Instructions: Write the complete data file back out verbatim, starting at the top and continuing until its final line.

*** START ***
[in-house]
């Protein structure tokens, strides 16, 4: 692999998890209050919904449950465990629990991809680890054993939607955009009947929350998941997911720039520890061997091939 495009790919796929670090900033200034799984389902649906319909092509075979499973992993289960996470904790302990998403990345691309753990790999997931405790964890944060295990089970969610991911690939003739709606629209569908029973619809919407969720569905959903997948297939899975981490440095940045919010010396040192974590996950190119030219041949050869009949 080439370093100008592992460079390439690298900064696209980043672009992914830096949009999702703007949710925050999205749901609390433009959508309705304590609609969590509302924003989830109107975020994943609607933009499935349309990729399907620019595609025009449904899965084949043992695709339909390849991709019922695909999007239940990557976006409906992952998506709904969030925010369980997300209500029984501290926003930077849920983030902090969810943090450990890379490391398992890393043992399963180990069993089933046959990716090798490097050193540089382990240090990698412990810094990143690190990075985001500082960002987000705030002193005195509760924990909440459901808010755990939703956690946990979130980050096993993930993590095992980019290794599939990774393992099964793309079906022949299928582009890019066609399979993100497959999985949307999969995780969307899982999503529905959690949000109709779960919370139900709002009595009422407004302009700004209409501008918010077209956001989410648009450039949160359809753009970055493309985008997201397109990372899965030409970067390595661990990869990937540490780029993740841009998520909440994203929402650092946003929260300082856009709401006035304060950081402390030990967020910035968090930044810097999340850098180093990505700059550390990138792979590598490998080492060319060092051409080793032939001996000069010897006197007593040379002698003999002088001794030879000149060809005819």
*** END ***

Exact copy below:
[in-house]
């Protein structure tokens, strides 16, 4: 692999998890209050919904449950465990629990991809680890054993939607955009009947929350998941997911720039520890061997091939 495009790919796929670090900033200034799984389902649906319909092509075979499973992993289960996470904790302990998403990345691309753990790999997931405790964890944060295990089970969610991911690939003739709606629209569908029973619809919407969720569905959903997948297939899975981490440095940045919010010396040192974590996950190119030219041949050869009949 080439370093100008592992460079390439690298900064696209980043672009992914830096949009999702703007949710925050999205749901609390433009959508309705304590609609969590509302924003989830109107975020994943609607933009499935349309990729399907620019595609025009449904899965084949043992695709339909390849991709019922695909999007239940990557976006409906992952998506709904969030925010369980997300209500029984501290926003930077849920983030902090969810943090450990890379490391398992890393043992399963180990069993089933046959990716090798490097050193540089382990240090990698412990810094990143690190990075985001500082960002987000705030002193005195509760924990909440459901808010755990939703956690946990979130980050096993993930993590095992980019290794599939990774393992099964793309079906022949299928582009890019066609399979993100497959999985949307999969995780969307899982999503529905959690949000109709779960919370139900709002009595009422407004302009700004209409501008918010077209956001989410648009450039949160359809753009970055493309985008997201397109990372899965030409970067390595661990990869990937540490780029993740841009998520909440994203929402650092946003929260300082856009709401006035304060950081402390030990967020910035968090930044810097999340850098180093990505700059550390990138792979590598490998080492060319060092051409080793032939001996000069010897006197007593040379002698003999002088001794030879000149060809005819």